Preimplantation genetic testing involves genetic testing of the embryo for chromosomes and specific genetic disorders. Usually, at the blastocyst stage, we genetically test the embryos by removing a few cells from the outside of the embryo.
We freeze the embryos, sending the cells to a specialized genetic laboratory for testing. Then, we can test the embryos for:
1. Chromosomes – Chromosome errors can occur randomly in any egg or sperm. However, errors are more likely to occur in eggs and increase with a woman’s age. Even in women at age 35, approximately 50% of eggs are chromosomally abnormal. Errors can involve an entire chromosome or part of a chromosome.
2. Structural Abnormalities – Some women and woman carry chromosome abnormalities that they can pass along to their children. These are often translocations and often lead to many miscarriages.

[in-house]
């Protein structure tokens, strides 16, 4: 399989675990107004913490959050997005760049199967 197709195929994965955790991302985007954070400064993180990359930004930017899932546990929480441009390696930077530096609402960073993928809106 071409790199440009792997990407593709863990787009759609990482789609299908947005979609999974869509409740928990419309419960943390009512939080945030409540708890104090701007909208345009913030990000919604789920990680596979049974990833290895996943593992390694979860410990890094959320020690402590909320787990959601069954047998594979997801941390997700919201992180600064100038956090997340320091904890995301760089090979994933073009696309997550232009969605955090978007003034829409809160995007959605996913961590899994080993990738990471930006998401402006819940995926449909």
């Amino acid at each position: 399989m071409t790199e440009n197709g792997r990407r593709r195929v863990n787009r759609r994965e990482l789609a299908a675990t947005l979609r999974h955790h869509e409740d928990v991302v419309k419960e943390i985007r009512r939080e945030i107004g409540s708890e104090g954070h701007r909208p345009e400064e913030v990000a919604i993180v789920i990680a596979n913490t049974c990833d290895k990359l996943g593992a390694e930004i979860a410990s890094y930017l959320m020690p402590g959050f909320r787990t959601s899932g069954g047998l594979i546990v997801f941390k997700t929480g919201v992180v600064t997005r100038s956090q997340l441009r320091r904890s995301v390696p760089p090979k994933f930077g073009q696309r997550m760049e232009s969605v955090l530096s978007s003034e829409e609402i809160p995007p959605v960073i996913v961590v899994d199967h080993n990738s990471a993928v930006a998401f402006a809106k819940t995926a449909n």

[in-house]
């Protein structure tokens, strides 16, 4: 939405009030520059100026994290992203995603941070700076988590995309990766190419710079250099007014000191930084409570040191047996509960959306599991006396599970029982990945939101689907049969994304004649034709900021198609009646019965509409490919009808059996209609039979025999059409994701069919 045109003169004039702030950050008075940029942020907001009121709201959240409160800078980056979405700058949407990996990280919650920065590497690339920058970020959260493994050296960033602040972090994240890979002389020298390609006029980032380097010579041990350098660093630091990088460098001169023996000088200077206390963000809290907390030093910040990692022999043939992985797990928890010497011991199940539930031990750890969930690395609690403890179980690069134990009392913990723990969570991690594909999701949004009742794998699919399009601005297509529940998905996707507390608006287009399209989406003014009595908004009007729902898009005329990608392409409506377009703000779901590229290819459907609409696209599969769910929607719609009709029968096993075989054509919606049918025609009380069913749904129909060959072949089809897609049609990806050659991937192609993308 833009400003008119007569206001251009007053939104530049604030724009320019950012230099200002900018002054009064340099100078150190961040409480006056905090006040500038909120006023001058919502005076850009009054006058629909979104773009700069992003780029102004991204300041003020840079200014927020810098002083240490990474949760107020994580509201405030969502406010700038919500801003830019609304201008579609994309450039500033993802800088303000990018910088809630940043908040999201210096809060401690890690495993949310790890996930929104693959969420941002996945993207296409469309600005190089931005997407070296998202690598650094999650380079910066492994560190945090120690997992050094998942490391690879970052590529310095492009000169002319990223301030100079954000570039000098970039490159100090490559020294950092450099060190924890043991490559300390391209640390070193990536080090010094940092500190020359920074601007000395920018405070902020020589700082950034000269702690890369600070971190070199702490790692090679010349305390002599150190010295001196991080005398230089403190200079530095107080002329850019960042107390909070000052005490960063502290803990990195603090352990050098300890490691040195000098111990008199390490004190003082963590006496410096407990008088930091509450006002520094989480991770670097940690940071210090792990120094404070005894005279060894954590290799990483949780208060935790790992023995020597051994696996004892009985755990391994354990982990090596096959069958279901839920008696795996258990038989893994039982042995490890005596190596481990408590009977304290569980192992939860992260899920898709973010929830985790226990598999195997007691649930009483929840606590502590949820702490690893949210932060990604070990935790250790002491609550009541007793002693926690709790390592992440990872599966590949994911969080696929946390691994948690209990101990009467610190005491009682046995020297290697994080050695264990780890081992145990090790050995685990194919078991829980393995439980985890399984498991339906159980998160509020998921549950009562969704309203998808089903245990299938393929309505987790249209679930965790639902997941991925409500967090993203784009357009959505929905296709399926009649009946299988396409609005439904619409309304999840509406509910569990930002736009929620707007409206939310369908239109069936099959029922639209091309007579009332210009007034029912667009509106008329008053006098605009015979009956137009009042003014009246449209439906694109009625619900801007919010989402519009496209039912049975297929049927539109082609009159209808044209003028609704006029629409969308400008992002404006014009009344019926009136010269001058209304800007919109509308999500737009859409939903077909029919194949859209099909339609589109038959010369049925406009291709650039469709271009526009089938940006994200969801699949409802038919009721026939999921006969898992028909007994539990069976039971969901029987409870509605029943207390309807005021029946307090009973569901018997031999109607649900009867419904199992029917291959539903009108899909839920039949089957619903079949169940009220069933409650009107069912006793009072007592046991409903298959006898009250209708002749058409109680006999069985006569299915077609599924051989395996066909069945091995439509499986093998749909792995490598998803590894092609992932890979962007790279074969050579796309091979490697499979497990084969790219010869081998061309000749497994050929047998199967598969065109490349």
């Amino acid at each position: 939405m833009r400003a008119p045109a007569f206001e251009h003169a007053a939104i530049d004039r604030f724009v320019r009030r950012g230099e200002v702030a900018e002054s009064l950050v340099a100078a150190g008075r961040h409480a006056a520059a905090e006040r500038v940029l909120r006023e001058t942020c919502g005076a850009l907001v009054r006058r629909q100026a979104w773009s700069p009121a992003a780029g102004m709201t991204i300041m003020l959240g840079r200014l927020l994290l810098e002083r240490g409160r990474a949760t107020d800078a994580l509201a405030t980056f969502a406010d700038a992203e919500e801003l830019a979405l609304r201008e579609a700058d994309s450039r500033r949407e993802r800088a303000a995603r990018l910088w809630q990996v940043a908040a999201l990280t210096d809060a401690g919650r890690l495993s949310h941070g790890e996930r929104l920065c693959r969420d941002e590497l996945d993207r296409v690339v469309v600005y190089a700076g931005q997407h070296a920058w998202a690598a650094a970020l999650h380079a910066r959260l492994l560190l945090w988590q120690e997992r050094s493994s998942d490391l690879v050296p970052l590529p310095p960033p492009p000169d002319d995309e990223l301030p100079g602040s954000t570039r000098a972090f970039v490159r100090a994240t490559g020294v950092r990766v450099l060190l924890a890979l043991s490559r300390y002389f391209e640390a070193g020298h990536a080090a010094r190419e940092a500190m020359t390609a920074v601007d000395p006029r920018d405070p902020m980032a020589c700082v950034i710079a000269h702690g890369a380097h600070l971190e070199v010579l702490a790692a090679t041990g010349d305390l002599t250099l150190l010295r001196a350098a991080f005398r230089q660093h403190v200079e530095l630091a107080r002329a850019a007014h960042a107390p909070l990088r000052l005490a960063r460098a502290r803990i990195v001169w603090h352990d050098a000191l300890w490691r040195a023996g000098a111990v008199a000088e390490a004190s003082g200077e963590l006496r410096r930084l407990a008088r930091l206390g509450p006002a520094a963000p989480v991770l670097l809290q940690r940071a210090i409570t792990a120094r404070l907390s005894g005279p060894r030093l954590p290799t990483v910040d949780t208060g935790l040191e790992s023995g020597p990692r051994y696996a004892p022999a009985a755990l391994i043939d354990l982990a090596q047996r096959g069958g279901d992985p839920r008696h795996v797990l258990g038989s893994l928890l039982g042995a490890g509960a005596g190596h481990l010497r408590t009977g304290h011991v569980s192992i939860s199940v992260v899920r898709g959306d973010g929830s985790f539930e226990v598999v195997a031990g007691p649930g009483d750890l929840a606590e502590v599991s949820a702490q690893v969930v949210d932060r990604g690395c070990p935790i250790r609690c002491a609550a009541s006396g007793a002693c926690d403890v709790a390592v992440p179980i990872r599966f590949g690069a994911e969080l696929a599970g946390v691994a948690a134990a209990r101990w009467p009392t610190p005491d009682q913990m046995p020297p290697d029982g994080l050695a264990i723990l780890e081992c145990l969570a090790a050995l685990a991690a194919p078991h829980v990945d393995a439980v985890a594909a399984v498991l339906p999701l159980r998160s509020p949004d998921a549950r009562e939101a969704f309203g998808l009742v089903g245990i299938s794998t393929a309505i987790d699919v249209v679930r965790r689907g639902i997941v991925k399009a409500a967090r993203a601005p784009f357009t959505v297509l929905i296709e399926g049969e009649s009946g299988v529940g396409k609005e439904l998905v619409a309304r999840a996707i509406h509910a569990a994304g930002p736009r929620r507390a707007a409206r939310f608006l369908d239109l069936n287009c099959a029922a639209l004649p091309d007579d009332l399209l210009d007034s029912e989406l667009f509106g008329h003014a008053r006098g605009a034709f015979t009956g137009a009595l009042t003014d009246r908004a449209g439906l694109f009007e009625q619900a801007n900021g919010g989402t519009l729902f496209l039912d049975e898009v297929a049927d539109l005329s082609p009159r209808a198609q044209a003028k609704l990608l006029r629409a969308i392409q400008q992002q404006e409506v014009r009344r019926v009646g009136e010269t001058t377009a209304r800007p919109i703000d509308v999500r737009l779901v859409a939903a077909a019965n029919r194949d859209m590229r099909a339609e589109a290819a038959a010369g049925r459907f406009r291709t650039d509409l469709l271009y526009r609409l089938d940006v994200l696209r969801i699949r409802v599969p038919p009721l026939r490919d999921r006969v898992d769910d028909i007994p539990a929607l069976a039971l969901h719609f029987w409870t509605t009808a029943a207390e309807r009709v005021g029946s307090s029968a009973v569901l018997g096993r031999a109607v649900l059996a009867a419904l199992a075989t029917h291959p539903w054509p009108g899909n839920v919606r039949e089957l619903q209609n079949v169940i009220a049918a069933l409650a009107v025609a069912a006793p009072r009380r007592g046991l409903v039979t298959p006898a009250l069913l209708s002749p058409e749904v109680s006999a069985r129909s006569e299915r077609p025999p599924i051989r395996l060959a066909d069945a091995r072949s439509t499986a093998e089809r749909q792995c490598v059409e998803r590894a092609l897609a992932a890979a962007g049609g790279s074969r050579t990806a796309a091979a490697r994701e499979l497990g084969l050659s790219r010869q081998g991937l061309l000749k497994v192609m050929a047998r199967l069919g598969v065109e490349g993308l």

3. Genetic Diseases: Some families may have a known genetic disease in family members. A man or a woman may have the disease or may carry an abnormal disease mutation. These include autosomal recessive diseases (both the egg and sperm must carry the mutation to cause the disease in a child), autosomal dominant diseases (if either the egg or sperm carries the mutation, a child has a 50% chance of getting the disease), or X linked (usually passed along from the eggs of a woman who carrier the abnormal mutation).
Preimplantation genetic testing can seem overwhelming, but it doesn’t have to be. Moreover, the Island Reproductive Services team makes things as easy and understandable as we can. Finally, contact our team today to get started!